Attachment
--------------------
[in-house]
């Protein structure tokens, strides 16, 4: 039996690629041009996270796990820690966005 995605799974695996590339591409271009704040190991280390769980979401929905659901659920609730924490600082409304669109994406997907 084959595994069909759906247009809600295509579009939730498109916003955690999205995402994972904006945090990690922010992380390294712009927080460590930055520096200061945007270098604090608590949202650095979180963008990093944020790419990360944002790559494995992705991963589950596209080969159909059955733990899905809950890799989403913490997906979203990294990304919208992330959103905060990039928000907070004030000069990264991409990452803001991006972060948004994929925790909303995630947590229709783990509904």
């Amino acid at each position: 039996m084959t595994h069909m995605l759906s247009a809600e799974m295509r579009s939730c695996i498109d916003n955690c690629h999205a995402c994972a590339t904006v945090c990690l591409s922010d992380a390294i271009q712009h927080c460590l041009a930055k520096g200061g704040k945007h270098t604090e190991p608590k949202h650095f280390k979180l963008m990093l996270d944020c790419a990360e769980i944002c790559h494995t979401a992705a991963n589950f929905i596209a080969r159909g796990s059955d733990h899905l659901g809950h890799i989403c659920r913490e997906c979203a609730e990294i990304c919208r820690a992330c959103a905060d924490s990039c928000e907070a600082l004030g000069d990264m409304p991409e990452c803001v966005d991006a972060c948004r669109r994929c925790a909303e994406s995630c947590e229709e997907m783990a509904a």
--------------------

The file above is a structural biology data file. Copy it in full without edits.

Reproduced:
[in-house]
């Protein structure tokens, strides 16, 4: 039996690629041009996270796990820690966005 995605799974695996590339591409271009704040190991280390769980979401929905659901659920609730924490600082409304669109994406997907 084959595994069909759906247009809600295509579009939730498109916003955690999205995402994972904006945090990690922010992380390294712009927080460590930055520096200061945007270098604090608590949202650095979180963008990093944020790419990360944002790559494995992705991963589950596209080969159909059955733990899905809950890799989403913490997906979203990294990304919208992330959103905060990039928000907070004030000069990264991409990452803001991006972060948004994929925790909303995630947590229709783990509904």
């Amino acid at each position: 039996m084959t595994h069909m995605l759906s247009a809600e799974m295509r579009s939730c695996i498109d916003n955690c690629h999205a995402c994972a590339t904006v945090c990690l591409s922010d992380a390294i271009q712009h927080c460590l041009a930055k520096g200061g704040k945007h270098t604090e190991p608590k949202h650095f280390k979180l963008m990093l996270d944020c790419a990360e769980i944002c790559h494995t979401a992705a991963n589950f929905i596209a080969r159909g796990s059955d733990h899905l659901g809950h890799i989403c659920r913490e997906c979203a609730e990294i990304c919208r820690a992330c959103a905060d924490s990039c928000e907070a600082l004030g000069d990264m409304p991409e990452c803001v966005d991006a972060c948004r669109r994929c925790a909303e994406s995630c947590e229709e997907m783990a509904a």